The 1886 Bosque County Courthouse, designed by Ft. Worth architect J.J. Kane, is one of the oldest Texas courthouse structures in continuous use. The three-story limestone building is designed in high Victorian Gothic Revival style utilizing an Italianate off-center clock tower and corner turret roofs.
In 1934, as part of a WPA project, the design was significantly altered with the removal of the clock tower and entire roof structure, steel windows replaced wood windows, and a small one-story addition to the west facade. A flat concrete roof and cast stone parapet incorporating a single clock face completed the changes.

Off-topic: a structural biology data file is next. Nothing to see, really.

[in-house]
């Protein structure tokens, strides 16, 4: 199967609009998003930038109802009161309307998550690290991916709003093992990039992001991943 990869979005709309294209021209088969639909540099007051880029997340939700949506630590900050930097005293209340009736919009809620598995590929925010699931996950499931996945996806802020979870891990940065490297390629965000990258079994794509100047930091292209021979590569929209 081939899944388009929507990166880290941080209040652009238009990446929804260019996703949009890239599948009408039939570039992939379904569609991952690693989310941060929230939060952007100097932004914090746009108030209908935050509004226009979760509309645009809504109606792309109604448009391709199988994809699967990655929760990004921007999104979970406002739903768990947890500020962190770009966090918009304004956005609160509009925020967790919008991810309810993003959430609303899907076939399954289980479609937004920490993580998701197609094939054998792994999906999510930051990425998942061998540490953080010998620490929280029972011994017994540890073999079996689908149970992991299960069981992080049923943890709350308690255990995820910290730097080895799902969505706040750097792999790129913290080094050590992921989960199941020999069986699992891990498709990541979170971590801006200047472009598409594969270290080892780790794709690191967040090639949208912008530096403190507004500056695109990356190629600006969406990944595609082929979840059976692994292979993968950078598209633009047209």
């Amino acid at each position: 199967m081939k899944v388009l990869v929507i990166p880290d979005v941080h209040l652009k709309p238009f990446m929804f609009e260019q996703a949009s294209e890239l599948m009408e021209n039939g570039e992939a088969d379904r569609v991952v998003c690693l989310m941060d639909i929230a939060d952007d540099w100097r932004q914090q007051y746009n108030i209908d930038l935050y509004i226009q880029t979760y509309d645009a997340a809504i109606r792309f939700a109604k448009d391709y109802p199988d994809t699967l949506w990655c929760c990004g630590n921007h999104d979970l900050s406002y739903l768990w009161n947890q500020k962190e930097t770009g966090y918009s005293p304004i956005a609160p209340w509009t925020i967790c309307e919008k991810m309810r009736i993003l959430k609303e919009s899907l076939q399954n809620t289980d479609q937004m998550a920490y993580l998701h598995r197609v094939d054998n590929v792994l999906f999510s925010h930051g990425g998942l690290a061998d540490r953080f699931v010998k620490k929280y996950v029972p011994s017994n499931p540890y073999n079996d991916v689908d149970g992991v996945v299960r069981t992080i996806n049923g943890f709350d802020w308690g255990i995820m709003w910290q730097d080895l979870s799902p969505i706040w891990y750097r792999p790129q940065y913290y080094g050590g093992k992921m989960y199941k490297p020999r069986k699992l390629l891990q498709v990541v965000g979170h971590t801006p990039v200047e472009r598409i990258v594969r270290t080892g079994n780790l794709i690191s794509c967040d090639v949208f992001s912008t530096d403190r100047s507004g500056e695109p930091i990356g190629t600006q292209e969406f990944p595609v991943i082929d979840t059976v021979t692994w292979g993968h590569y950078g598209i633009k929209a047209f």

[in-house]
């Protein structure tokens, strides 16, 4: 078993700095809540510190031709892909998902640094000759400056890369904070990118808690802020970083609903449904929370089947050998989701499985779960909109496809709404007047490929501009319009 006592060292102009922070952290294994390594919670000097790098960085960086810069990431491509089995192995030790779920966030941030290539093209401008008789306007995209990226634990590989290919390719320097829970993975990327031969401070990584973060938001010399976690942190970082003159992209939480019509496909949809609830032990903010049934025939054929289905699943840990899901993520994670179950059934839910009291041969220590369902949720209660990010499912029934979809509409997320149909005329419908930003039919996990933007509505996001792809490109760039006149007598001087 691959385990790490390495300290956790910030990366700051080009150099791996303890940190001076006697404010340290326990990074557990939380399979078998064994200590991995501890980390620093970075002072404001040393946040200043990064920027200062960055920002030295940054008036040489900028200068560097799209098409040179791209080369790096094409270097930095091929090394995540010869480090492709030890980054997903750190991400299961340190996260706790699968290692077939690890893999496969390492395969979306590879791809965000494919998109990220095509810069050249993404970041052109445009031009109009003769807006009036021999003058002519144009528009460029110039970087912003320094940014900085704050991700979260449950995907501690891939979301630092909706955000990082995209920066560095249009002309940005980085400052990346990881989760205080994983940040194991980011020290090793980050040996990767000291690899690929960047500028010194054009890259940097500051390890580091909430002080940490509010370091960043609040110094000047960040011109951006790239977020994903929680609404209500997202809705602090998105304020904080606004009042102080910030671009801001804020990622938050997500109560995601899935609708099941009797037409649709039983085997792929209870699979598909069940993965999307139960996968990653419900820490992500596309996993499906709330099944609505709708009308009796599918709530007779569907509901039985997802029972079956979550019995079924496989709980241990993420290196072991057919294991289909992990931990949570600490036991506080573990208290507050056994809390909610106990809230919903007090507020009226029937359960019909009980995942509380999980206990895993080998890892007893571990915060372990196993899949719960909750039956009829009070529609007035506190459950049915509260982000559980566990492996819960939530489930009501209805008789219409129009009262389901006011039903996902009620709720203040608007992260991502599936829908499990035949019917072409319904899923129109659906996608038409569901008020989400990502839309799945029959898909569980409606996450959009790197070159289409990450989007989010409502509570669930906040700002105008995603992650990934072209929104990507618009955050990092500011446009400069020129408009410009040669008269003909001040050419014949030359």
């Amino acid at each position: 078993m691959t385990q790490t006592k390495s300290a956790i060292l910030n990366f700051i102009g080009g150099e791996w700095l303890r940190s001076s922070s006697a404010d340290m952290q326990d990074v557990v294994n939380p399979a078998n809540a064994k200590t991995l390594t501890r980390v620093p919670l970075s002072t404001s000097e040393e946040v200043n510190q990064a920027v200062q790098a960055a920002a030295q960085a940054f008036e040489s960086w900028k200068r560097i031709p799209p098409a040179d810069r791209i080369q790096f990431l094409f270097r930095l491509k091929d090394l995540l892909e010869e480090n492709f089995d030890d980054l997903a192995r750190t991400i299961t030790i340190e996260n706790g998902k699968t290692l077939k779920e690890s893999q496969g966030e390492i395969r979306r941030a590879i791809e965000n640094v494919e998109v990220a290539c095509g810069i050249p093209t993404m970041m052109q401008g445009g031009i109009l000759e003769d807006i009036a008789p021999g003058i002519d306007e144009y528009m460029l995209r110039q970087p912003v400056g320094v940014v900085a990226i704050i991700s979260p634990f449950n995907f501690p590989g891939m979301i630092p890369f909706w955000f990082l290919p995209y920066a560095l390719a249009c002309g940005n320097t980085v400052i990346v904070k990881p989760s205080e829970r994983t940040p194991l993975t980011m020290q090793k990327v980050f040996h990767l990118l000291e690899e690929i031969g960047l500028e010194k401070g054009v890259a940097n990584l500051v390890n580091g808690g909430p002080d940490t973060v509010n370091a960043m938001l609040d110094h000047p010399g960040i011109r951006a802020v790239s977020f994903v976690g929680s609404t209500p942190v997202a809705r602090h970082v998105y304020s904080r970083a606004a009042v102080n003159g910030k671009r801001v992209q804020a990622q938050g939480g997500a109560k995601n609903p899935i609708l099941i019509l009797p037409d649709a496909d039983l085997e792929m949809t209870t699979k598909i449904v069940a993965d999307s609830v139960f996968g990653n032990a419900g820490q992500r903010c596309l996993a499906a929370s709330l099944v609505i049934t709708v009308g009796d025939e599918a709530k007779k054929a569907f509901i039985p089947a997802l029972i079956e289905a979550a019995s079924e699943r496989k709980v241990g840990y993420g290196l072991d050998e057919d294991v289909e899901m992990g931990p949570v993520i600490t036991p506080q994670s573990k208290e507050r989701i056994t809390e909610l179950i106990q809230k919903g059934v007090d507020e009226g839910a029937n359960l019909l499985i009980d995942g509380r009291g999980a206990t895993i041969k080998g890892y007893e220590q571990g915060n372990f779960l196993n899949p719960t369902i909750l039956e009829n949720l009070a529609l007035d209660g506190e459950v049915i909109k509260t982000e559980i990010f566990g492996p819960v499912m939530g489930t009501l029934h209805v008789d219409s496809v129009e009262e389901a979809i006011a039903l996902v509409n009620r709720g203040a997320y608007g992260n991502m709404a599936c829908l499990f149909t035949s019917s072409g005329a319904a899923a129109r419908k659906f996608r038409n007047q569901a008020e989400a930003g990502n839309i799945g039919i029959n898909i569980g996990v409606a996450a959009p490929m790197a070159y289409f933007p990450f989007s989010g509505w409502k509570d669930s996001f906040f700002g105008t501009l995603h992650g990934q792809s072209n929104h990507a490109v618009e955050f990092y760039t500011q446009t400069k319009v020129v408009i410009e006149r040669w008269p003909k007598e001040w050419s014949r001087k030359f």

By the 1970s, a contemporary lowered ceiling reduced the two-story district courtroom to half its original height and lowered the ceilings in most spaces to accommodate mechanical and electrical installations.
Reconstruction of the original clock tower and the four corner roof turrets was the most dramatic change accomplished during the 2005-2007 restoration. These large elements were fabricated in Paris, Texas, trucked to Meridian, and craned into position with hundreds watching. Completing the restoration, historic reproduction wood windows and entry doors were installed; the district courtroom, halls, and public spaces were reopened to their full height; the original concrete floors rehabilitated, and wood wainscot paneling reconstructed.
The rededication celebration was held September 22, 2007.
Before and After Restoration
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